Archive for May, 2012

Amy Hill Hearth is the author or co-author of seven nonfiction books, including Having Our Say: The Delany Sisters’ First 100 Years, a New York Times bestseller for 113 weeks. Her first novel will be published by Atria/Simon & Schuster on October 2.

Hannah and Erica: Congratulations on the completion of your first foray into fiction, with Miss Dreamsville and the Collier County Women’s Literary Society! How did the process of writing a novel compare to writing non-fiction works such as Having Our Say?

Amy: Everything I learned as a journalist and narrative nonfiction author was useful when I tried fiction for the first time. The two are, of course, opposite and yet there are still some basics that apply: For example, it’s a story, it has a dramatic arc, and there’s a lot of instinct and judgment about what belongs and what doesn’t. The leap – and it is huge – is letting go of the deeply ingrained concept that facts rule the day and allowing your imagination to take over and tell the story. For me, it was terrifying and liberating at the same time.

All I was trying to do was take a breather from the publishing business and try something new. I wanted to write just for fun. I didn’t set out to write a novel. I started Miss Dreamsville as a short story but the more I wrote, the more I loved my characters and plot, and I thought, Maybe it’s a novel. Some little voice told me to just keep going. The book is inspired by a real person – my late mother-in-law, crazy as that sounds. As a middle-aged mom, she got into all kinds of trouble when her family moved from Boston to a town of 800 people in Collier County, Florida in 1962. When I write nonfiction, I feel a great responsibility throughout the process to my subjects since, after all, it is about their lives. With fiction I did not have that responsibility, although I had some concern, of course, about my husband’s reaction. I didn’t show him a draft until it was very far along. What really freaked him out was I added a character inspired by him as a child. He’s been a good sport about it, once he got over the shock. I only wish my mother-in-law was alive to see it. She was quite a character and I believe she would have gotten a kick out of it.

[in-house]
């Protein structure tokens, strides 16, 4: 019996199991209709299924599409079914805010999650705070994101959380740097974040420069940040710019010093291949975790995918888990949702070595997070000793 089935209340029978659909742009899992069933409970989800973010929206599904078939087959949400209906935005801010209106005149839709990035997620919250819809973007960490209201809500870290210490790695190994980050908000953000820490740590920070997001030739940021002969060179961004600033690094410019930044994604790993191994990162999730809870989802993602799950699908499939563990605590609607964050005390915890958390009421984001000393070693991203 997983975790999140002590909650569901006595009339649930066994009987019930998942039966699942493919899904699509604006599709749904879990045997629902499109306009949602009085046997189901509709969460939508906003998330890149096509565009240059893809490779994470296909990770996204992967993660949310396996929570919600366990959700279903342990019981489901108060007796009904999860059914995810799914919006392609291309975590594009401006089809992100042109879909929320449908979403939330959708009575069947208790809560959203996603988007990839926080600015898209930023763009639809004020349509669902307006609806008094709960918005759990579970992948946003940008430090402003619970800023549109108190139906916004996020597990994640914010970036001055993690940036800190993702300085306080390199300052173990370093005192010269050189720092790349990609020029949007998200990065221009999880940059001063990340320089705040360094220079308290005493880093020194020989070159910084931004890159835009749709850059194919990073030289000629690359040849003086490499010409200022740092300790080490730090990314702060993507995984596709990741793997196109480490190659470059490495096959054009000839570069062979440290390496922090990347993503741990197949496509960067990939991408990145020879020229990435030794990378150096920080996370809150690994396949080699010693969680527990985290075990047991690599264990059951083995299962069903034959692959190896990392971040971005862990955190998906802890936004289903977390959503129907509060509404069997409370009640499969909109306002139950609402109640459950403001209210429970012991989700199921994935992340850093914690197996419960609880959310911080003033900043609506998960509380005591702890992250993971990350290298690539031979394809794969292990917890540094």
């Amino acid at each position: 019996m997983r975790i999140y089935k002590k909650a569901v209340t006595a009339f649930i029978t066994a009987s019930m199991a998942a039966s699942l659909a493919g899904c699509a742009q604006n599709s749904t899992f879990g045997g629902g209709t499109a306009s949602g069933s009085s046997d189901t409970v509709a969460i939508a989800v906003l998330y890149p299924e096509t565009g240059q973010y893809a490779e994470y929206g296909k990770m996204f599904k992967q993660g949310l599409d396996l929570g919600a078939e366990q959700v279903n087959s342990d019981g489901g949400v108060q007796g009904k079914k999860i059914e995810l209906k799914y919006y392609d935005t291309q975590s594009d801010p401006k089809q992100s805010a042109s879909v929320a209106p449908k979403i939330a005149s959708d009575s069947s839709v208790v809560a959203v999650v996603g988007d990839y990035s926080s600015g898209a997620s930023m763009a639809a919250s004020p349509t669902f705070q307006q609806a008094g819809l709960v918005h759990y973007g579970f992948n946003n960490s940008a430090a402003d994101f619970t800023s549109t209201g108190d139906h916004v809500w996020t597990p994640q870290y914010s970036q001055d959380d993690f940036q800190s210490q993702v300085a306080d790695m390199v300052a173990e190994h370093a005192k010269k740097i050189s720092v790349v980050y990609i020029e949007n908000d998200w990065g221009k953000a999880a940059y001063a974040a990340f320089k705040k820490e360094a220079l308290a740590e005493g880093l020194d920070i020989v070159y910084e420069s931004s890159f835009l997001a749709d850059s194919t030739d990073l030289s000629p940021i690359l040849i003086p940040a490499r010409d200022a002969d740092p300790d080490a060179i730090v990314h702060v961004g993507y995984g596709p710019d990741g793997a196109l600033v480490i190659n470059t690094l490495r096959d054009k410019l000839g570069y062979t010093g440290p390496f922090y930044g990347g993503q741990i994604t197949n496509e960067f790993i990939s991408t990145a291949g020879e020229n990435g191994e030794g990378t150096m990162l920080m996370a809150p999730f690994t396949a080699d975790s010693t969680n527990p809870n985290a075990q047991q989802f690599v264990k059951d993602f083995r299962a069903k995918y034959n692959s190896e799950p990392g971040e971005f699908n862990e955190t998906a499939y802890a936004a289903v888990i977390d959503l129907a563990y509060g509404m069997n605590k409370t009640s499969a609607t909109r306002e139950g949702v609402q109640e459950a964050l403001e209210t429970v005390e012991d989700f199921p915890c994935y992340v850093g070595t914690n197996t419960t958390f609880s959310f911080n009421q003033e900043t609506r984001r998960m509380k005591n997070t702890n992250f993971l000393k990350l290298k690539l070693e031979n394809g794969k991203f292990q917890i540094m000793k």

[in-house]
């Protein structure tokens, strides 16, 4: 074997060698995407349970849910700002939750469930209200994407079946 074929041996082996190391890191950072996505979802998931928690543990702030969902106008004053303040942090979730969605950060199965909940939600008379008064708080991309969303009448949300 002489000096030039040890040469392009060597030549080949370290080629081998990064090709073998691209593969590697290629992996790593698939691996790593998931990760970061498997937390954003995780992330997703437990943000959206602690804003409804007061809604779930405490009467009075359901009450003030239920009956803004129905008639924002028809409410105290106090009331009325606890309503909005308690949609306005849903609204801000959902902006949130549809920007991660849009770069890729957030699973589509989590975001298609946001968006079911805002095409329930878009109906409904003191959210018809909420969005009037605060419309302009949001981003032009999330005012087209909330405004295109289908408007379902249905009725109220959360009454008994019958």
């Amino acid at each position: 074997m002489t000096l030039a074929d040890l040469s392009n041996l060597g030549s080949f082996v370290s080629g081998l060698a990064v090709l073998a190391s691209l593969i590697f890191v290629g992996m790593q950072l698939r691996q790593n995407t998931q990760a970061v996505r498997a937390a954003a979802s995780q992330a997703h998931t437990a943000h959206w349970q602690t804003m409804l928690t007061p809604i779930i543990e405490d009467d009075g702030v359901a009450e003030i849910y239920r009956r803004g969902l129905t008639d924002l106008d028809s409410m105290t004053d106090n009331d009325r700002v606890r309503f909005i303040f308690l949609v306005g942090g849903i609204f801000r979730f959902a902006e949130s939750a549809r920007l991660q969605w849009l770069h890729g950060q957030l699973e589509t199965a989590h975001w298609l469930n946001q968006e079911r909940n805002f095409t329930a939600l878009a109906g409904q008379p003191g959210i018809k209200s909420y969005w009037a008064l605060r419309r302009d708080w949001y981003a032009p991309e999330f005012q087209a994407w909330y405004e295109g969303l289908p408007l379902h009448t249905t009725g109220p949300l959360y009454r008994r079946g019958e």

Hannah and Erica: Your NY Times Bestselling book Having Our Say: The Delany Sisters’ First 100 Years was also made into a Broadway play. Were you involved in the adaptation of the book to the play? What was it like to see your book translated to theater?

Amy: I was very involved with the adaptation of the book, both as a Broadway play and then an award-winning film. The Delany Sisters wanted me to participate on their behalf to be sure the adaptations were  “done right,” as they said. My official role was Production Advisor and in this case it meant making sure the adaptations were authentic and in keeping with the sisters’ values and expectations. I edited the scripts, visited rehearsals, met privately with the actresses (at the home of Ruby Dee in New Rochelle, New York, for example), and even advised the set designer about wallpaper patterns. With the film adaptation, the producers added me as a character, which is a bizarre experience. My part was portrayed by the wonderful actress Amy Madigan.

Hannah and Erica: What has been the most rewarding aspect of your successful career?